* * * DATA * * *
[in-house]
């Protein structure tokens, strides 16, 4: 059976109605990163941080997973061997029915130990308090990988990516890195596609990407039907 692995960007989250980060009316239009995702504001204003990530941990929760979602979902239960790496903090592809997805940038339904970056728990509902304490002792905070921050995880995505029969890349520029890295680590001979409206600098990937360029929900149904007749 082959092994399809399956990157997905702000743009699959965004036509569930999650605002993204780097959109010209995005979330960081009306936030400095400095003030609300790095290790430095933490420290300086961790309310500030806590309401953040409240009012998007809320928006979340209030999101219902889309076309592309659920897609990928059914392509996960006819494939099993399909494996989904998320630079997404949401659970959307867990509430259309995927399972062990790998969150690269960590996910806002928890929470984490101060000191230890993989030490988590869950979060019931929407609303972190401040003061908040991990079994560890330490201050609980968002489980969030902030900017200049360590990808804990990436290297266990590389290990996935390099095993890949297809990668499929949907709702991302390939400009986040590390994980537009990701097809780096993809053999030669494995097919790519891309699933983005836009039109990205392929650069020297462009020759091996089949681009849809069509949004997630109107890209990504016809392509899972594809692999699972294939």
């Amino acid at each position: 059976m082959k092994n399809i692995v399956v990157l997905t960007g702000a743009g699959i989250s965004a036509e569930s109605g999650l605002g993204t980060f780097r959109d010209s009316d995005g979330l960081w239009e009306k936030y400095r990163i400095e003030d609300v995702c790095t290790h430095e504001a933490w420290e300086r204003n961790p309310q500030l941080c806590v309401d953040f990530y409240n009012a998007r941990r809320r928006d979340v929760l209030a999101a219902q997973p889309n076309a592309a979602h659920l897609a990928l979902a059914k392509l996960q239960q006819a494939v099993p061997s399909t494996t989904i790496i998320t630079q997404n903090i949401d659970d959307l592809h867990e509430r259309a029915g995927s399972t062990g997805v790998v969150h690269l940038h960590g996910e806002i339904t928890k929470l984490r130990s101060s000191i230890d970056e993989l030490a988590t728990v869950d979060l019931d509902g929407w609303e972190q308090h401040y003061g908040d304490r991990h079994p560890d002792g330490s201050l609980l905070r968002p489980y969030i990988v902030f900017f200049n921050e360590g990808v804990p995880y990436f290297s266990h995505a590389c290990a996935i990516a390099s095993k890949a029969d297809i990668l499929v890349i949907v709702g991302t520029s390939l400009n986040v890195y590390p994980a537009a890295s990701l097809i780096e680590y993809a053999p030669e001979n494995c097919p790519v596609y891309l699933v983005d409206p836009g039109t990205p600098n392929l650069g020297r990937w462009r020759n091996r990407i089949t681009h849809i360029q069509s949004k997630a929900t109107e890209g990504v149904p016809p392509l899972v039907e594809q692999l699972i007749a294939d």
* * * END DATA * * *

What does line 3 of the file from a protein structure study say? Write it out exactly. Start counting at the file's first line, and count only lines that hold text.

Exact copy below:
């Amino acid at each position: 059976m082959k092994n399809i692995v399956v990157l997905t960007g702000a743009g699959i989250s965004a036509e569930s109605g999650l605002g993204t980060f780097r959109d010209s009316d995005g979330l960081w239009e009306k936030y400095r990163i400095e003030d609300v995702c790095t290790h430095e504001a933490w420290e300086r204003n961790p309310q500030l941080c806590v309401d953040f990530y409240n009012a998007r941990r809320r928006d979340v929760l209030a999101a219902q997973p889309n076309a592309a979602h659920l897609a990928l979902a059914k392509l996960q239960q006819a494939v099993p061997s399909t494996t989904i790496i998320t630079q997404n903090i949401d659970d959307l592809h867990e509430r259309a029915g995927s399972t062990g997805v790998v969150h690269l940038h960590g996910e806002i339904t928890k929470l984490r130990s101060s000191i230890d970056e993989l030490a988590t728990v869950d979060l019931d509902g929407w609303e972190q308090h401040y003061g908040d304490r991990h079994p560890d002792g330490s201050l609980l905070r968002p489980y969030i990988v902030f900017f200049n921050e360590g990808v804990p995880y990436f290297s266990h995505a590389c290990a996935i990516a390099s095993k890949a029969d297809i990668l499929v890349i949907v709702g991302t520029s390939l400009n986040v890195y590390p994980a537009a890295s990701l097809i780096e680590y993809a053999p030669e001979n494995c097919p790519v596609y891309l699933v983005d409206p836009g039109t990205p600098n392929l650069g020297r990937w462009r020759n091996r990407i089949t681009h849809i360029q069509s949004k997630a929900t109107e890209g990504v149904p016809p392509l899972v039907e594809q692999l699972i007749a294939d």